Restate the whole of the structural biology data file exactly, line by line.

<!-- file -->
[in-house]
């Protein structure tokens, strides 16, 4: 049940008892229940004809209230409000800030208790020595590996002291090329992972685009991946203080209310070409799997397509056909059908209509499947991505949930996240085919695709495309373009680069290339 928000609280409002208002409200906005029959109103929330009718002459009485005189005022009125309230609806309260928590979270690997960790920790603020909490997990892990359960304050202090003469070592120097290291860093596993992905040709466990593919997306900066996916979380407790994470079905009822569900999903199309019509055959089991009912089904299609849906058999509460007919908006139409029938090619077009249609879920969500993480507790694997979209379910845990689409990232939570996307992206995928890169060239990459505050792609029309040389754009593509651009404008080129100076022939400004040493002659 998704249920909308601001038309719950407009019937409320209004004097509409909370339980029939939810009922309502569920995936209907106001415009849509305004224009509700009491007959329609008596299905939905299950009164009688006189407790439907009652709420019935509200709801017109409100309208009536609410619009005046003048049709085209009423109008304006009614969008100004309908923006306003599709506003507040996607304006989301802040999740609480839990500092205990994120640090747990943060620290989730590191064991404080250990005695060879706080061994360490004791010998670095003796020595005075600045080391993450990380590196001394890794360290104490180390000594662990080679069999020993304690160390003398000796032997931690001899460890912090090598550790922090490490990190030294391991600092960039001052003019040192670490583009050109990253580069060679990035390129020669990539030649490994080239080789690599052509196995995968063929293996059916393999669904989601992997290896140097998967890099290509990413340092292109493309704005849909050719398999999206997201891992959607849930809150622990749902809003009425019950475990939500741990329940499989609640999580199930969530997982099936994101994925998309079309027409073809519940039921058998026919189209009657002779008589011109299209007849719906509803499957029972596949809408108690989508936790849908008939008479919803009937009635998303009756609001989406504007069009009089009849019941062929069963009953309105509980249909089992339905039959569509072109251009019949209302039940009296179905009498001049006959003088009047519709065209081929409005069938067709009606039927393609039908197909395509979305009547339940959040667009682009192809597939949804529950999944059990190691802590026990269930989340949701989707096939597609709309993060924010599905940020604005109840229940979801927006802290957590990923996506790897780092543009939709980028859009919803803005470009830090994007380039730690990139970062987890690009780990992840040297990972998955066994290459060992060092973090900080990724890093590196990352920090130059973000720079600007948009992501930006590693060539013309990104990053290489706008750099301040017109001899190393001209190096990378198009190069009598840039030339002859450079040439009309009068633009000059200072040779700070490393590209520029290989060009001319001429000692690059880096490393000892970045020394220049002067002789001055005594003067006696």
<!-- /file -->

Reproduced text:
[in-house]
């Protein structure tokens, strides 16, 4: 049940008892229940004809209230409000800030208790020595590996002291090329992972685009991946203080209310070409799997397509056909059908209509499947991505949930996240085919695709495309373009680069290339 928000609280409002208002409200906005029959109103929330009718002459009485005189005022009125309230609806309260928590979270690997960790920790603020909490997990892990359960304050202090003469070592120097290291860093596993992905040709466990593919997306900066996916979380407790994470079905009822569900999903199309019509055959089991009912089904299609849906058999509460007919908006139409029938090619077009249609879920969500993480507790694997979209379910845990689409990232939570996307992206995928890169060239990459505050792609029309040389754009593509651009404008080129100076022939400004040493002659 998704249920909308601001038309719950407009019937409320209004004097509409909370339980029939939810009922309502569920995936209907106001415009849509305004224009509700009491007959329609008596299905939905299950009164009688006189407790439907009652709420019935509200709801017109409100309208009536609410619009005046003048049709085209009423109008304006009614969008100004309908923006306003599709506003507040996607304006989301802040999740609480839990500092205990994120640090747990943060620290989730590191064991404080250990005695060879706080061994360490004791010998670095003796020595005075600045080391993450990380590196001394890794360290104490180390000594662990080679069999020993304690160390003398000796032997931690001899460890912090090598550790922090490490990190030294391991600092960039001052003019040192670490583009050109990253580069060679990035390129020669990539030649490994080239080789690599052509196995995968063929293996059916393999669904989601992997290896140097998967890099290509990413340092292109493309704005849909050719398999999206997201891992959607849930809150622990749902809003009425019950475990939500741990329940499989609640999580199930969530997982099936994101994925998309079309027409073809519940039921058998026919189209009657002779008589011109299209007849719906509803499957029972596949809408108690989508936790849908008939008479919803009937009635998303009756609001989406504007069009009089009849019941062929069963009953309105509980249909089992339905039959569509072109251009019949209302039940009296179905009498001049006959003088009047519709065209081929409005069938067709009606039927393609039908197909395509979305009547339940959040667009682009192809597939949804529950999944059990190691802590026990269930989340949701989707096939597609709309993060924010599905940020604005109840229940979801927006802290957590990923996506790897780092543009939709980028859009919803803005470009830090994007380039730690990139970062987890690009780990992840040297990972998955066994290459060992060092973090900080990724890093590196990352920090130059973000720079600007948009992501930006590693060539013309990104990053290489706008750099301040017109001899190393001209190096990378198009190069009598840039030339002859450079040439009309009068633009000059200072040779700070490393590209520029290989060009001319001429000692690059880096490393000892970045020394220049002067002789001055005594003067006696």